Published: Fri, February 14, 2020
Markets | By Otis Pena

Newspaper giant McClatchy, owner of Miami Herald, files for bankruptcy

Newspaper giant McClatchy, owner of Miami Herald, files for bankruptcy

Complicating matters, internet companies Facebook and Google receive most online ad dollars.

The Sacramento-based company operates 29 newspapers including the Miami Herald, The Charlotte Observer, and The Kansas City Star. It's also paid off about $153.5 million in debt in the same period.

Last September, the New York Stock Exchange placed the company on notice that if it did not reverse its declining stock price, it would be delisted.

Initially, at least, McClatchy insists there will be no changes or cutbacks in its 30 newsrooms across 14 states, despite net losses of $364m in the first nine months of 2019.

What's next: If the court accepts the bankruptcy plan, the group of new owners would likely be led by hedge fund Chatham Asset Management, McClatchy's largest creditor.

"In this important moment for independent local journalism in the public interest, a reorganized capital structure will enable McClatchy to continue to pursue our strategy of digital transformation and continue to produce strong local journalism essential to the communities we serve", Forman said. But the agency asked the court to investigate a complex 2018 transaction between McClatchy and Chatham, a hedge fund, before it begins evaluating McClatchy's reorganization plan.

One media buyer Adweek spoke with said the filing won't have much impact on clients in the short term, since the bankruptcy allows the company to restructure its debts and clean up its pension obligations.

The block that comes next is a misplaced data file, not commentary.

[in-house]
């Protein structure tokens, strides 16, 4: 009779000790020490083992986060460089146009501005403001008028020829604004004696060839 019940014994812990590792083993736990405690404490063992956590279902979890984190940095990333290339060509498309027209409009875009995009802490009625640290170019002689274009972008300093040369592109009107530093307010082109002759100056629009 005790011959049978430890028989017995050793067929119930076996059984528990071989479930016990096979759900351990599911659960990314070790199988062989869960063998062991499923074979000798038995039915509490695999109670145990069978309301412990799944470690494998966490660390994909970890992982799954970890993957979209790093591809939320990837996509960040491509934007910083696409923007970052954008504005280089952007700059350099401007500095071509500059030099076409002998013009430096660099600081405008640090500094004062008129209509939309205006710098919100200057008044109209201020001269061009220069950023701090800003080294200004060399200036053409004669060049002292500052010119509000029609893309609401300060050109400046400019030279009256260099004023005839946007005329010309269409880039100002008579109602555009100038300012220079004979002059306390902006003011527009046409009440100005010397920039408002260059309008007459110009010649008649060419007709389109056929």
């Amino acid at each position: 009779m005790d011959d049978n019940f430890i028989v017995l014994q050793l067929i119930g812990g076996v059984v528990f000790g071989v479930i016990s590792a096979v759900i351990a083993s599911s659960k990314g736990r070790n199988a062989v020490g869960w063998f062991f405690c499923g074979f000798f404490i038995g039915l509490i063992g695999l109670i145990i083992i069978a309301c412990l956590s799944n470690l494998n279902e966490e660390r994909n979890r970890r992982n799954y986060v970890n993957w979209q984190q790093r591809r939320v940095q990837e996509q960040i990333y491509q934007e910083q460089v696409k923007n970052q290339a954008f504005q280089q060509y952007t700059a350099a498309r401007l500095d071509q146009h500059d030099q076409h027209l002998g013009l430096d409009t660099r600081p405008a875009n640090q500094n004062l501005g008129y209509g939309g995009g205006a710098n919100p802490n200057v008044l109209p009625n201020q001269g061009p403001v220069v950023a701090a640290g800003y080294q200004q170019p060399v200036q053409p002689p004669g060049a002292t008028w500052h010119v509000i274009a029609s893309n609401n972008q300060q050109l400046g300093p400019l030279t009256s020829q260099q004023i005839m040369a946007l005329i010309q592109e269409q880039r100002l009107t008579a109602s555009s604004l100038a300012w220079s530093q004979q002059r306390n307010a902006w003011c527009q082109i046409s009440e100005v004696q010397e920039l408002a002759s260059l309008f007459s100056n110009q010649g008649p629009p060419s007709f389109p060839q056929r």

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The bottom line: "The filing foreshadows further cost-cutting and retrenchment for one of the biggest players in local journalism at a time when most American newsrooms already are straining to cover their communities", the Post notes.

McClatchy said it intends to stay in business and emerge from bankruptcy in the near future. For full-year 2019, revenues are expected to be $709.5 million, down 12-percent from 2018 with advertising revenues of $337.1 million and audience revenues of $321.8 million. "We are moving with speed and focus to benefit all our stakeholders and our communities". Chatham said it has been "a supportive investor" in McClatchy since 2009.

Last year, New York Times executive editor Dean Baquet bleakly predicted the demise of "most local newspapers in America" within five years, except for ones bought by billionaires.

In an ominous sign for the print newspaper industry, Warren Buffet's Berkshire Hathaway recently unloaded its 31 newspapers to Lee Enterprises for $130 million.

McClatchy's filing foreshadows further cost-cutting and retrenchment for one of the biggest players in local journalism, at a time when most United States newsrooms already are straining to cover their communities amid declining ad revenue and dwindling resources.

The McClatchy papers have won numerous awards but the company has been saddled in debt, which has increased with its 2006 acquisition of rival Knight-Ridder for $4.5 billion.

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